. The goal is to harness these diverse and complementary pools of expertise to discover relevant information more quickly from the literature. Users of the dataset have leveraged AI-based techniques in information retrieval and natural language processing to extract useful information.

Responses to CORD-19 have been overwhelmingly positive, with the dataset being downloaded over 200K times in the three months since its release. The dataset has been used by clinicians and clinical researchers to conduct systematic reviews, has been leveraged by data scientists and machine learning practitioners to construct search and extraction tools, and is being used as the foundation for several successful shared tasks. We summarize research and shared tasks in Section 4.

In this article, we briefly describe:

  1. [noitemsep]

  2. The content and creation of CORD-19,

  3. Design decisions and challenges around creating the dataset,

  4. Research conducted on the dataset, and how shared tasks have facilitated this research, and

  5. A roadmap for CORD-19 going forward.

2 Dataset

CORD-19 integrates papers and preprints from several sources (Figure 1), where a paper is defined as the base unit of published knowledge, and a preprint as an unpublished but publicly available counterpart of a paper. Throughout the rest of Section 2, we discuss papers, though the same processing steps are adopted for preprints. First, we ingest into Semantic Scholar paper metadata and documents from each source. Each paper is associated with bibliographic metadata, like title, authors, publication venue, etc, as well as unique identifiers such as a DOI, PubMed Central ID, PubMed ID, the WHO Covidence #,444https://www.who.int/emergencies/diseases/novel-coronavirus-2019/global-research-on-novel-coronavirus-2019-ncov MAG identifier (Shen et al., 2018), and others. Some papers are associated with documents, the physical artifacts containing paper content; these are the familiar PDFs, XMLs, or physical print-outs we read.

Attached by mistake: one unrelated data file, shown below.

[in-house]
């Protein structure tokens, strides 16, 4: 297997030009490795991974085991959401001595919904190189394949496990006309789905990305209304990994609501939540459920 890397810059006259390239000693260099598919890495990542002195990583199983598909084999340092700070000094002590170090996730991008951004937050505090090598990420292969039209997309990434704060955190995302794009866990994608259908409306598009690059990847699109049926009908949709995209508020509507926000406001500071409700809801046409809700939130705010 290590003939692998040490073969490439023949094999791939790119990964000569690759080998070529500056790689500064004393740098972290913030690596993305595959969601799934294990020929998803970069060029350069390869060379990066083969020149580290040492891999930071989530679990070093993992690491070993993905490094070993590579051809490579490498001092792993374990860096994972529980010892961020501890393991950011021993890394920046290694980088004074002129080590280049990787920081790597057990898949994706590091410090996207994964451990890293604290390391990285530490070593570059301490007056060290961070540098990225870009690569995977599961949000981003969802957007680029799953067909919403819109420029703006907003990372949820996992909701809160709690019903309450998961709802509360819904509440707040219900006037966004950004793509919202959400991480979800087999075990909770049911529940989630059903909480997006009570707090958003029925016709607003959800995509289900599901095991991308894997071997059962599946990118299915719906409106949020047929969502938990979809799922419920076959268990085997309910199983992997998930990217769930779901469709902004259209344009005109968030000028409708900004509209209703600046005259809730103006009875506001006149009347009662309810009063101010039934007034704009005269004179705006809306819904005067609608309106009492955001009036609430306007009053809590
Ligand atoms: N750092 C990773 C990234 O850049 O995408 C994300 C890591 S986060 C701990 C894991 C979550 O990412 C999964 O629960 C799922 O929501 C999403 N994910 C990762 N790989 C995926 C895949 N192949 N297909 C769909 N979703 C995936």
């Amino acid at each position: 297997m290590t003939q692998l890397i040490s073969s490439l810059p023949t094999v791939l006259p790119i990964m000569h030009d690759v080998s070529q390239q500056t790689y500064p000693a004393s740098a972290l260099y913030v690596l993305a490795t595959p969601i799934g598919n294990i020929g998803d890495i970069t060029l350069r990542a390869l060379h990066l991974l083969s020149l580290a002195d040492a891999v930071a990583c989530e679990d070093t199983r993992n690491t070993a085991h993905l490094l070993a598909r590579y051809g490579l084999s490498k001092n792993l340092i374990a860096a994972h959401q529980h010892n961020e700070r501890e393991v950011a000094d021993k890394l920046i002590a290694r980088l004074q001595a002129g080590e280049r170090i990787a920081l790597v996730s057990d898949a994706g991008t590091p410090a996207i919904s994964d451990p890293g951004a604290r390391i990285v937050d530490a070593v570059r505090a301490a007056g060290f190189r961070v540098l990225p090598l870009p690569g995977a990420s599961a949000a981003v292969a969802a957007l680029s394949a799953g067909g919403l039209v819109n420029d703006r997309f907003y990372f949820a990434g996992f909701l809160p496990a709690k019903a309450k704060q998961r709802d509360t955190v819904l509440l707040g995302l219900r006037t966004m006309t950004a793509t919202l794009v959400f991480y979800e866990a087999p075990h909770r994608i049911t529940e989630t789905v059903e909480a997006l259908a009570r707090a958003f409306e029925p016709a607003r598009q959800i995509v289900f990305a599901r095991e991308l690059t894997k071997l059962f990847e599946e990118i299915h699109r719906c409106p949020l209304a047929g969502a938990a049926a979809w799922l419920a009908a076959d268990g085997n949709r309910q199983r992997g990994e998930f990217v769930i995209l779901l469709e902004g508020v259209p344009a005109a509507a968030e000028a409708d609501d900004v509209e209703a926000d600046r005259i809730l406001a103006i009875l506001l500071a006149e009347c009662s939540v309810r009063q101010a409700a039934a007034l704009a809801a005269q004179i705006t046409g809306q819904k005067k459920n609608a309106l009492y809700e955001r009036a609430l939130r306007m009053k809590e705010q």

For the CORD-19 effort, we generate harmonized and deduplicated metadata as well as structured full text parses of paper documents as output. We provide full text parses in cases where we have access to the paper documents, and where the documents are available under an open access license (e.g. Creative Commons (CC),555https://creativecommons.org/ publisher-specific Covid-19 licenses,666https://www.ncbi.nlm.nih.gov/pmc/about/covid-19/ or identified as open access through DOI lookup in the Unpaywall777https://unpaywall.org/ database).

2.1 Sources of papers